Leading up to the Vancouver Canucks game against the Islanders late Monday, all of Tuesday and even after the tilt there has been this discussion of whether Michael Grabner deserved that two-game suspension for hitting Nathan Gerbe of the Hurricanes Saturday night.
And like all of these suspensions or non-suspensions, particularly the long ones, there was the usual protest from some, approval by others and outrage among yet others who believe the suspension should have been longer.
It was exactly the same discussion that took place when Alex Edler’s elbow hit the head of Tomas Hertl leading to his recent three-game suspension. And it’s pretty much the same harangue that takes place every time there is such an incident, with people jumping up and down depending upon where they stand on any particular ruling.
Now the NHL could do away with all this angst, finger pointing and claims of favouritism that tend to accompany these rulings with ease if they so desired.
If they made some simple changes, they could place the whole issue outside the league offices, leaving all the aggression — which would no doubt continue but be greatly reduced — for someone else to deal with.
There has been no end of suggestions as to how they could off-load the entire problem on to a three-person committee which would be chosen by the league, the NHL Players Association and then a third person tie-breaker type mutually agreed upon by both sides.
That three-person committee could then decide which incidents were reviewed, what the penalties would be, if any, and it would be completely at arm’s length from the league.
You could make contacting any member of said committee off limits to all teams and perhaps even have the commissioner as the sole route of appeal, if that didn’t cause too much of an outcry from the NHLPA. The league would be free of it all.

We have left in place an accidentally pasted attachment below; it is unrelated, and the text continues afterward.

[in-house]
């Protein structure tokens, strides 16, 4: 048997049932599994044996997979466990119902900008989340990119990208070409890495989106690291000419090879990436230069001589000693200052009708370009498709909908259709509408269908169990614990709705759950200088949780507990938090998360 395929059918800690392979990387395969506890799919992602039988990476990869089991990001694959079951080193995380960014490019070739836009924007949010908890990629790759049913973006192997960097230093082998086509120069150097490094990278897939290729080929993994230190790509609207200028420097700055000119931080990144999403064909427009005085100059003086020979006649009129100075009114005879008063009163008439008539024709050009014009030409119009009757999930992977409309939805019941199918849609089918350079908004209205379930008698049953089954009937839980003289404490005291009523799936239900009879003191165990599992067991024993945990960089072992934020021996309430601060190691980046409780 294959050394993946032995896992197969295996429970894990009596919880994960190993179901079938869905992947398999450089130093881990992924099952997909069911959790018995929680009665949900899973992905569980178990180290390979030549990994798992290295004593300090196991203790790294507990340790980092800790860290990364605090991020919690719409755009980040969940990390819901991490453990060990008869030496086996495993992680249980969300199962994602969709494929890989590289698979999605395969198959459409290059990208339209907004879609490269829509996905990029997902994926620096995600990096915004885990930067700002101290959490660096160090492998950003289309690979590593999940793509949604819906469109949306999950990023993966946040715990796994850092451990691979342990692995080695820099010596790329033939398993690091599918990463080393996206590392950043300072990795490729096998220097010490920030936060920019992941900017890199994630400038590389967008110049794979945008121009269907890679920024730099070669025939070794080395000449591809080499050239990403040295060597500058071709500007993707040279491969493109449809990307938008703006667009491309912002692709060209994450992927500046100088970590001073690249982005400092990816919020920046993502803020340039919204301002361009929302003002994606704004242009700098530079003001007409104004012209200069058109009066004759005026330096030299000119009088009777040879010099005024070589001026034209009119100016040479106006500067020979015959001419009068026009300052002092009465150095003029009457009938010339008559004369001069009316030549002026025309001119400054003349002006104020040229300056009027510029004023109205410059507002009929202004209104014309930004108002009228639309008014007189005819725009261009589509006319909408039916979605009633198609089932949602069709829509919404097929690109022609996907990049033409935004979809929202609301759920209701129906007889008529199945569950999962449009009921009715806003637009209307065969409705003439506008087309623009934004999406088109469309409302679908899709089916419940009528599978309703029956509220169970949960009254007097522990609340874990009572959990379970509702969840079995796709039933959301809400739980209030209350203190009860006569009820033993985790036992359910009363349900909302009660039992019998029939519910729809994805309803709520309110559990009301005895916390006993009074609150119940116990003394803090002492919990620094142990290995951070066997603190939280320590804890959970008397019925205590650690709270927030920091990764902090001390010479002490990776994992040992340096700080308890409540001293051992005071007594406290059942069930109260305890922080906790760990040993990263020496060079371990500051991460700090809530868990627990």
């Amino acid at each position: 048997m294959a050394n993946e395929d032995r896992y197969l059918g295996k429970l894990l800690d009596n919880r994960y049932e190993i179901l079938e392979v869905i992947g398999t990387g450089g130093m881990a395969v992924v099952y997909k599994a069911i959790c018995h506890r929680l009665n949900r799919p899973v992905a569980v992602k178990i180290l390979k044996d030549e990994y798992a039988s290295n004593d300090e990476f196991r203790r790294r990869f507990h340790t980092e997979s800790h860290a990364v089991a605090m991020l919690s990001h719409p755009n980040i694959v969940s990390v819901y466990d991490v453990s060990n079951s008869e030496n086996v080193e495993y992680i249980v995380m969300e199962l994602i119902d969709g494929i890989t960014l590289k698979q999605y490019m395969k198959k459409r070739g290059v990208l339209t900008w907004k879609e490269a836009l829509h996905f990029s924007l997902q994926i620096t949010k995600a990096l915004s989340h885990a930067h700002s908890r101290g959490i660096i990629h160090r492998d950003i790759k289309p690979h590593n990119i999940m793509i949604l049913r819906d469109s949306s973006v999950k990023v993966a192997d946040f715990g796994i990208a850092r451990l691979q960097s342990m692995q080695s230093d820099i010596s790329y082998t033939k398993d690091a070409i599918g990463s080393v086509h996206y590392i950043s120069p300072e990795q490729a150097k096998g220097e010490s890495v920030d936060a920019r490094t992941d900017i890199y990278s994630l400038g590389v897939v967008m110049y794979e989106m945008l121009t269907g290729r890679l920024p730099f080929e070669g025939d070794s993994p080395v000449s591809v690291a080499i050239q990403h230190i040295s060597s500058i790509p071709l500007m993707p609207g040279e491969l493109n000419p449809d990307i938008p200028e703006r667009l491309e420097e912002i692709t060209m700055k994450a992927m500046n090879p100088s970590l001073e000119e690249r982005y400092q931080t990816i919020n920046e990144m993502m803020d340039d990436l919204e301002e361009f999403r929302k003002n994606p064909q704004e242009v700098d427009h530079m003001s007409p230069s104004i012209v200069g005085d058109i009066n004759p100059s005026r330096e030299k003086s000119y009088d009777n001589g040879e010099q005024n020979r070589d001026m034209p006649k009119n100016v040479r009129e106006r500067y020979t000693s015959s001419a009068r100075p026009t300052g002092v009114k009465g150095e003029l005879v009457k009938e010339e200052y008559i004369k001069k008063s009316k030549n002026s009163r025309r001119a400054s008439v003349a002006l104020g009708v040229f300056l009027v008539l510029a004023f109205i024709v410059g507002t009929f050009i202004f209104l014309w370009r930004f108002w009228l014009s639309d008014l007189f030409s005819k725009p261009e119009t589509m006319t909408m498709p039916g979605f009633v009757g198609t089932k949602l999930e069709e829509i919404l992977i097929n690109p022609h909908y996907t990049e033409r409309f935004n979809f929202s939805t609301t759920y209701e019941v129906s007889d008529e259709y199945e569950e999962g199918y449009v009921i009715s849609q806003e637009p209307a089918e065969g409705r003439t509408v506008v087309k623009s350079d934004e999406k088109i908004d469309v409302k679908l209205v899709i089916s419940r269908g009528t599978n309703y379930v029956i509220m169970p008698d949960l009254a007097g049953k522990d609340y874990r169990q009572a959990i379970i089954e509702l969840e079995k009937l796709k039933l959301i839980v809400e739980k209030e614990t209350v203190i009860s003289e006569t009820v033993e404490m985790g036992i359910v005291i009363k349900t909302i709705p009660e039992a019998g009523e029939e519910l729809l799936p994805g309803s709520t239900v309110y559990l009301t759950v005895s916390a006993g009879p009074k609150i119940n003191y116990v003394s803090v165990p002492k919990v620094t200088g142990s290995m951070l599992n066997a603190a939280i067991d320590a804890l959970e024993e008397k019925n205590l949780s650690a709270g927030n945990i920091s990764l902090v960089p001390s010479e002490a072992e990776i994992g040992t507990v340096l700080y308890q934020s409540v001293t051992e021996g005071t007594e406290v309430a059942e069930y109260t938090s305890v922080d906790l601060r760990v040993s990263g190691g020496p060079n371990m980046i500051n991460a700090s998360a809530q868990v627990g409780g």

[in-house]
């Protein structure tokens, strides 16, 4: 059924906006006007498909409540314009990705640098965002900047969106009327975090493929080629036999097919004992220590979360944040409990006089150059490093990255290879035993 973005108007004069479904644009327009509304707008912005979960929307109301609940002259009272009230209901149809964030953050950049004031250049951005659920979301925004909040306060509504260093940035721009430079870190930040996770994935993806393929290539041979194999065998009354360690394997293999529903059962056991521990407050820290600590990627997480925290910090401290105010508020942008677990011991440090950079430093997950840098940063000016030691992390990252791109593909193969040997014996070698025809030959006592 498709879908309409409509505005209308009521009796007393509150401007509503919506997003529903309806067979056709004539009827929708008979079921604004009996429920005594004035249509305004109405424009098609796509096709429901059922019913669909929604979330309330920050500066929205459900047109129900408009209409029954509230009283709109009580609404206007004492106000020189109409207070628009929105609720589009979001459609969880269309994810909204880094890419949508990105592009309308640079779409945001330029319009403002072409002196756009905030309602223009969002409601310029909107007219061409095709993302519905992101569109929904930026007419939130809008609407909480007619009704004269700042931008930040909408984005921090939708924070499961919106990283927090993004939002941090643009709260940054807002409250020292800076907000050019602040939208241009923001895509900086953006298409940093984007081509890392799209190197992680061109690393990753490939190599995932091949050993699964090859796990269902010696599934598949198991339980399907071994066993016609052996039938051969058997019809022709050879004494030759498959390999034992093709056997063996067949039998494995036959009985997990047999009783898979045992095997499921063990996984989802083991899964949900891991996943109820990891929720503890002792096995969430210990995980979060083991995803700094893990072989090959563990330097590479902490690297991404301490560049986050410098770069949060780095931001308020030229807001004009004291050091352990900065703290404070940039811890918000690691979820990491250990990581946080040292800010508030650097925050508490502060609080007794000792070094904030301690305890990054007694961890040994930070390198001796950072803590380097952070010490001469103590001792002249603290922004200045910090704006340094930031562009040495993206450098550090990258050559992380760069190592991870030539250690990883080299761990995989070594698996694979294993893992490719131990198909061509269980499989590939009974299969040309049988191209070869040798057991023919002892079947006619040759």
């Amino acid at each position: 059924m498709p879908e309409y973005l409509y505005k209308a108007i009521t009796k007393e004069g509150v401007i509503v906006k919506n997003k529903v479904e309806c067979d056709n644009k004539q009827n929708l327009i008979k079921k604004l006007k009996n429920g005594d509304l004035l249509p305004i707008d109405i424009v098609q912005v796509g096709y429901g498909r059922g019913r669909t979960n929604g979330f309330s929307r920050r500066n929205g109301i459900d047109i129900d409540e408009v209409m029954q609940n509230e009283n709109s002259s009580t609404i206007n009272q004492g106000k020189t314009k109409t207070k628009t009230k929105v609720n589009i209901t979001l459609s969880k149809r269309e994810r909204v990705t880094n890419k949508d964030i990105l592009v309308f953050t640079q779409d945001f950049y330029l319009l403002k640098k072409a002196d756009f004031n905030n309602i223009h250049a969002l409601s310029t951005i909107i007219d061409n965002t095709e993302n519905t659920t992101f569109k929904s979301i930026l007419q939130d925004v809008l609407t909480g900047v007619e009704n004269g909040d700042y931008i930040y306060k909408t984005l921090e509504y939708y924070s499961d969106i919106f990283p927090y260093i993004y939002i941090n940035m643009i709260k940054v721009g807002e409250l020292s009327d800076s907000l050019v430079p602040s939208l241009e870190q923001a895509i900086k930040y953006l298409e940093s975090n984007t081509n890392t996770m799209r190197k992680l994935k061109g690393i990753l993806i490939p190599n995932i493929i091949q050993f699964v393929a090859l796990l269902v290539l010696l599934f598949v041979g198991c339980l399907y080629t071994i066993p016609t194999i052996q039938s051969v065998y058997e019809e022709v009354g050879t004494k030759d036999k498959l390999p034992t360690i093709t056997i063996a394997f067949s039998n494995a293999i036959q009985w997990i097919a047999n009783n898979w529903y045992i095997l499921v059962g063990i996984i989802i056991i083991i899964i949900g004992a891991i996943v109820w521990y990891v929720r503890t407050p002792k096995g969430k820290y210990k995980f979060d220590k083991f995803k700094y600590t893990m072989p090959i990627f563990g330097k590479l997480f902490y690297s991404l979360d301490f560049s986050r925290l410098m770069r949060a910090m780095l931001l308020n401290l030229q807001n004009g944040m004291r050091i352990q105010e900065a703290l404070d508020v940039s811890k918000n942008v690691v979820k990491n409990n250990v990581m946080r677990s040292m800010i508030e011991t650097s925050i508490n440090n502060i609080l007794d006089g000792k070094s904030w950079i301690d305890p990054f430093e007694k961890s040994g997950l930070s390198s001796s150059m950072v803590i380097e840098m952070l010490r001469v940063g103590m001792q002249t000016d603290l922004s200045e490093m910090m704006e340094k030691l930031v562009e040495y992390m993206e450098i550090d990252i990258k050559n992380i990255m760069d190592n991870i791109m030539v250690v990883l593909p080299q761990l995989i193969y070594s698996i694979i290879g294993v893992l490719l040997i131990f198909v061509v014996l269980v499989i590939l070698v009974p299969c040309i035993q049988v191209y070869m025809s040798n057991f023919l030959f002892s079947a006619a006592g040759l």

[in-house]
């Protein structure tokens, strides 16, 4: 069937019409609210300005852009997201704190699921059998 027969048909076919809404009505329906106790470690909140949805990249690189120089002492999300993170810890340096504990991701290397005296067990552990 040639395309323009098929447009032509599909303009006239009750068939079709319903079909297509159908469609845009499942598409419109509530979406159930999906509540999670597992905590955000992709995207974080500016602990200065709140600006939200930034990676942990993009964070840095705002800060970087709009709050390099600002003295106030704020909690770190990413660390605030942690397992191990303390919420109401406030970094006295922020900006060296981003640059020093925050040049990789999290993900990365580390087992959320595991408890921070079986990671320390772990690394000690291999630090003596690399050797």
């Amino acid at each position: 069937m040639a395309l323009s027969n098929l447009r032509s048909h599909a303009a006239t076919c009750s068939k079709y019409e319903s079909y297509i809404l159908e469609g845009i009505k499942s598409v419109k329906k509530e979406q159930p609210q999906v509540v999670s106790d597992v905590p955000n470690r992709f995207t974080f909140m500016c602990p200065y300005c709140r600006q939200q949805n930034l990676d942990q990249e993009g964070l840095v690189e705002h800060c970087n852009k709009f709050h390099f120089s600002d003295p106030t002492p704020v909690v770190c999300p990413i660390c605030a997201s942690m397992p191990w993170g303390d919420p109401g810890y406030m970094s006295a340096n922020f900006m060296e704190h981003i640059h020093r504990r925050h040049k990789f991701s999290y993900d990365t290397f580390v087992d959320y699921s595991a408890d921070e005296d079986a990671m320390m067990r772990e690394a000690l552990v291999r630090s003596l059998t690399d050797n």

But the commissioner and Board of Governors have chosen not to do that. So you’re left with the question why. Why would they not rid themselves of this headache when it would be so easy to do so? You’re left with only one reasonable explanation, really. And that would be this:
They want it like this. They want it this way, with all the bickering and cries of unfairness, lapses in judgment or even prejudice when these rulings come out.
Seriously, when faced with such an obvious cure that they won’t consider, you have to conclude they’re happy to put up with it. And if that’s the case, you then find yourself asking why they wouldwant it that way.
That’s where we get into even heavier speculation. The first inclination is to say that they don’t want to give up the power or control. But power for what? To control or gerrymander, making life easier on their friends and picking on other owners and their teams? That leaves you very staunchly in the conspiracy camp, where nobody feels comfortable.
Do they do it for the publicity, so that people are talking about the league with passion, particularly in the U.S. when these violent events and their subsequent resolutions are often the only hockey issues that make the mainstream sports newscasts?
Or perhaps they like it because it is such a massive distraction, particularly now when you seem to get one or more of these incidents on a nightly basis.
When people are jumping up and down worried about perceived unfairness to a particular player or team, perhaps they’re failing to notice other negative things about the league that might otherwise get coverage.
People won’t notice the sad-sack franchises that never move and never improve, the fact the league is still very much peripheral in the U.S. market despite all of the strategies to bring it up in the world, or any number of greater negative stories that might perplex owners.
Take your pick of reasons. But make no mistake, this song and dance could be fixed or greatly muted, yet the league chooses not to. It’s your guess as to the reason why.
© Copyright (c) The Province